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Borders by Thomas King

By Thomas King
In this class you will learn a short story analysis.
Your goal is to …
IDEAS/Meaning: Examine and analyze the literary components
of the story
ORGANIZATION:/FORM Explore indigenous culture and
learn how to analyze images
WORD CHOICE:/STYLE Learn skills to use thematic
language in your writing
SENTENCE FLUENCY/STYLE Appreciate the style and
language used in the story
CONVENTIONS: Check the paragraphs for punctuation,
spelling, and grammar.
Meet the Author
Thomas King was born on April 24, 1943, in Sacramento, California
to a mother of Greek and Swiss-German descent and father who was
Cherokee. King and his brother were raised by their mother after
their father left the family.
King attended private Catholic and public schools in middle school
and high school before flunking out of Sacramento State University
in his first year. King went on to join the Navy and was discarded
due to a knee injury soon thereafter.
Meet the Author (cont.)
In 1980, King moved to Canada to teach at the University of
Lethbridge in Alberta and then on to the University of Guelph in
King began writing in the early 1980s and has published an array
of novels, short stories, scripts, children’s books, and works of
non-fiction. His collective works include Medicine River (1990); A
Coyote Columbus Story (1992); Borders (1993)and many more.
King’s many literary awards include the Governor’s General
Award in 2014 for the Back of the Turtle. In 2014, The
Inconvenient Indian won King holds a dual citizenship in the
United States and Canada. He is a vocal political activist for
aboriginal rights in both countries..
Historical Context: Indigenous People of Canada
By most measures, Canada is a very young country, and
Canadians are a very new people. Most of the
Canada’s population is descended from European immigrants
who only arrived in the 18th century or later, and even the most
“historic” Canadian cities are rarely more than 200 years old.
But thousands of years before any Europeans arrived there were
still people living in Canada. Canadian Aboriginals, also known
as Native Canadians, the First Nations of
Canada, Indigenous Canadians, or Canadian Indians, are the
modern-day descendants of the first human inhabitants of North
Historical Context: Indigenous People of Canada
Everyone must come from somewhere, and
most archaeologists believe the first peoples of Canada, who
belong to what is sometimes called the Amerindian race,
migrated to western North America from east Asia sometime
between 21,000 and 10,000 B.C. (approximately 23,000 to
12,000 years ago), back when the two continents were
connected by a massive land bridge known as the Bering
Plain. In the centuries that followed, these peoples spread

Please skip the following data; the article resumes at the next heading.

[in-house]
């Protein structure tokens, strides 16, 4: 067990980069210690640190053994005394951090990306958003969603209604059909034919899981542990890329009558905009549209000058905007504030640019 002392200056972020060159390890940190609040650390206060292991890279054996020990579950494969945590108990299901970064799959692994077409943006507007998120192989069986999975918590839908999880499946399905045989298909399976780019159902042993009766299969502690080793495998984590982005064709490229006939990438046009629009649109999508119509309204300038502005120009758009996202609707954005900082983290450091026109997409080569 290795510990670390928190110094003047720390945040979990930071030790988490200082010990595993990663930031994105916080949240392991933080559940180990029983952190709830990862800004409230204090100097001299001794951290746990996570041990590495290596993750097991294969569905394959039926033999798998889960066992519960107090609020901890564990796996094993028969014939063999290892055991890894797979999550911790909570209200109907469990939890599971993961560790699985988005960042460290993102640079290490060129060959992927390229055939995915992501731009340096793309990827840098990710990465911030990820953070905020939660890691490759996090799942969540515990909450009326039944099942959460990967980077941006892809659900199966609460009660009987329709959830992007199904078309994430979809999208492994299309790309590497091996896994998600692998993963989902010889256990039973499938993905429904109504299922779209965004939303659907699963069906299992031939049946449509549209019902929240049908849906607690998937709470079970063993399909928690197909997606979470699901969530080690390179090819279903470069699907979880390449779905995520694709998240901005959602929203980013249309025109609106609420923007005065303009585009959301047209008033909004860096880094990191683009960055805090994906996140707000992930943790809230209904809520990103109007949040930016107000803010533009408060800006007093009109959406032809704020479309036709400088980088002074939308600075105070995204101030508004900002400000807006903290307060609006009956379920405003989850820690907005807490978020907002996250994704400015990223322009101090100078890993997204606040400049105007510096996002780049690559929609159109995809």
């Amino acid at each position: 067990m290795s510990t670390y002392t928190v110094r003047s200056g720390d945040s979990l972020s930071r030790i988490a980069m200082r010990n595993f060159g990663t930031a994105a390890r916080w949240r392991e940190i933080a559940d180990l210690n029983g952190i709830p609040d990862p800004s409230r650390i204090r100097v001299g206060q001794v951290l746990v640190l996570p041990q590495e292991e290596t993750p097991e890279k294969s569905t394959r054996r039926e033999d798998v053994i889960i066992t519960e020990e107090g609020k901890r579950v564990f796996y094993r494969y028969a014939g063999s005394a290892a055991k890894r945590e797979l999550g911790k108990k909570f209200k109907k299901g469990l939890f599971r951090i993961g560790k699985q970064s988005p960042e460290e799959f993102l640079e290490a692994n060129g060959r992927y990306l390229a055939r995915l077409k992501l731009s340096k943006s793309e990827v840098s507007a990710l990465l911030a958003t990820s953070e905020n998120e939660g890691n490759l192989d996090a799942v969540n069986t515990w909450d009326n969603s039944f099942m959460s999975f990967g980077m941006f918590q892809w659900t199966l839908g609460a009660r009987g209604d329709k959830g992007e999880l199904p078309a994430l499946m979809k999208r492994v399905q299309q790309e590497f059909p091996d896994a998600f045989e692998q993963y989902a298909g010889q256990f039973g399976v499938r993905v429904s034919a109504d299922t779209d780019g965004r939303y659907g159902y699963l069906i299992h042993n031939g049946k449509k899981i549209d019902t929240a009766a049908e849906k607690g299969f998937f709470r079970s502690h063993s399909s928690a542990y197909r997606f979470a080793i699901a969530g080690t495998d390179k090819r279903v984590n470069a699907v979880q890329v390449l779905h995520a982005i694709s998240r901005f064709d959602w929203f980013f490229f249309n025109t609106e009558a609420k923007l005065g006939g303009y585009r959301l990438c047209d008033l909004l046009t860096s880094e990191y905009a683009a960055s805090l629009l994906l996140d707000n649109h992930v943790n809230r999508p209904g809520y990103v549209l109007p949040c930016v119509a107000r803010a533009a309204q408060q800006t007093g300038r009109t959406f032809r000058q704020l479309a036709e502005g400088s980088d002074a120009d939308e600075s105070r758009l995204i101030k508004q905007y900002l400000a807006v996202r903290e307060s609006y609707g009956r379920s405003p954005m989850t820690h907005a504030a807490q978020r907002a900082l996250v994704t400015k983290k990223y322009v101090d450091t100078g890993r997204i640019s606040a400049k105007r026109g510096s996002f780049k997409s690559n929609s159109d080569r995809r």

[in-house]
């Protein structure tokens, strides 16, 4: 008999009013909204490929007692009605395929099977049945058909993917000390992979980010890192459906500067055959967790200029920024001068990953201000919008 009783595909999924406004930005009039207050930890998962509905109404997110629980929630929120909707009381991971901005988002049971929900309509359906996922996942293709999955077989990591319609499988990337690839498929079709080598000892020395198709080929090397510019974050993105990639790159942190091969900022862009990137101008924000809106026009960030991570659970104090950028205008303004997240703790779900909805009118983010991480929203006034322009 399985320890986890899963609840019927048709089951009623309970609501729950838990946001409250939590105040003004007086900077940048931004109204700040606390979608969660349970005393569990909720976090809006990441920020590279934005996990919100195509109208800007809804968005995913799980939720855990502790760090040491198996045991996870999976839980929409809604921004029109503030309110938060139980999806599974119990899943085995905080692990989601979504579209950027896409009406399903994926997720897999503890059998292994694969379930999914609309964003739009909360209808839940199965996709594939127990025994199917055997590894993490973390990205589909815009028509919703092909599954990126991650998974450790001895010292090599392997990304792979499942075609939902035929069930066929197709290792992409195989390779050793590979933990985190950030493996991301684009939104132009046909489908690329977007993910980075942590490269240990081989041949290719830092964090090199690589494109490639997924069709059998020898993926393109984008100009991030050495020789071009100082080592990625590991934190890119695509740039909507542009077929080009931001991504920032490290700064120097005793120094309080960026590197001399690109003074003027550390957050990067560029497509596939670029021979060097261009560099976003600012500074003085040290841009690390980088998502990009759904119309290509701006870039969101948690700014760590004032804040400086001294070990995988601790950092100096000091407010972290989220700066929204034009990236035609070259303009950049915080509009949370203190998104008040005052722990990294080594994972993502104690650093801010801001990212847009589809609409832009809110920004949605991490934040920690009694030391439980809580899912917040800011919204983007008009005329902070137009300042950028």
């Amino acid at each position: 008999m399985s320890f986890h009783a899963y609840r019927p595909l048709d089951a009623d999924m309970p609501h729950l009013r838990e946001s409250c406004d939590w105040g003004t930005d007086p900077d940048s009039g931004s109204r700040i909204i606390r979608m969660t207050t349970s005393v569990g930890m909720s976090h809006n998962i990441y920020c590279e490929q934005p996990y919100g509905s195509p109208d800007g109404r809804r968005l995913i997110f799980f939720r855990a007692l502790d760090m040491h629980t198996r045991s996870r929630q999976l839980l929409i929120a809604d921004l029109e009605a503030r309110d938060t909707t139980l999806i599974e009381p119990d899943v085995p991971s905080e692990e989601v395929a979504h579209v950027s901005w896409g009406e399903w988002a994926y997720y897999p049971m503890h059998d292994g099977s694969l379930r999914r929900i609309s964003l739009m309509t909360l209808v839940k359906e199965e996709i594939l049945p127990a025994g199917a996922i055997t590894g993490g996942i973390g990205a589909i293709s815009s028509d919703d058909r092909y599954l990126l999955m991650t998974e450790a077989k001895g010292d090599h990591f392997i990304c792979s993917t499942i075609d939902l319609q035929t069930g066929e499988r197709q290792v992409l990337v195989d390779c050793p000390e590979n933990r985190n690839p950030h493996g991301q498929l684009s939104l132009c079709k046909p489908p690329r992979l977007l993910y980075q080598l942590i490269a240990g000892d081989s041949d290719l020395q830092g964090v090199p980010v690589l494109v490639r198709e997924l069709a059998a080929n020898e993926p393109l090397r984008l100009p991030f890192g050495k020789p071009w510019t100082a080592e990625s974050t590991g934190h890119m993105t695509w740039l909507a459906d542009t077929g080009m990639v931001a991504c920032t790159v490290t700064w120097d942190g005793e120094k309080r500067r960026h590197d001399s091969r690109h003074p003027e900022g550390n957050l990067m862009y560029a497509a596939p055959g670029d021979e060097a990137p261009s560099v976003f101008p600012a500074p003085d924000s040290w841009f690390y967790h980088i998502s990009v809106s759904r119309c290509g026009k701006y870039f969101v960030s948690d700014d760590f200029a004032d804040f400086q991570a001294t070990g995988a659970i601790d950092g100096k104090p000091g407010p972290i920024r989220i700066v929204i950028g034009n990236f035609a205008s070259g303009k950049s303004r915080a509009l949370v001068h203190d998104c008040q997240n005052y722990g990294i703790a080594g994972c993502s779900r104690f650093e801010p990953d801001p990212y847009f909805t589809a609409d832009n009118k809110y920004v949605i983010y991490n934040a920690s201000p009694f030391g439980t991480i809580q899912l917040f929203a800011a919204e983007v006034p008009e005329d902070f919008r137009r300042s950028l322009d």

across the lands that now comprise Canada and the United
States, forming hundreds of distinct settlement communities
across the vast landscape. Though population estimates vary
wildly, the early Amerindians likely numbered in the millions.
Contact With the White Man
When Europeans first arrived in eastern North America in the
mid-1500s, most regarded the continent’s Indigenous residents as
a hopelessly backwards people greatly inferior to
themselves. Missionaries were dispatched to convert this
supposedly “godless” race to Christianity, while
early French and British colonists saw them as a useful and
easily-exploited source of cheap labor for the fur trade, soldiers
for the battlefield, or even household slaves. When Aboriginals
resisted, the Europeans would often wage war against them. As
the European powers sought to secure greater control over North
America, threats of violence were used to force Aboriginal leaders
to sign lopsided treaties that surrendered political control of their
land in exchange for meager financial compensation or dubious
promises of protection and safety.
Contact With the White Man
In the end, however, it was disease that effectively weakened the Aboriginals beyond recovery.
Unexpectedly exposed to dozens of new European illnesses for which they had no immunity or
cure. Some estimate that by the close of the 19th century Canada’s Aboriginal population had
declined by more than 90 per cent.
The late 19th century saw the Canadian government settle the vast western half of northern North
America with white settlers, and in order to make space for them, Indigenous nations from this
region were cajoled into signing yet more land surrender treaties. This era also saw the reserve
system pursued with renewed vigor, with the goal of bringing the “Indian issue” to a close once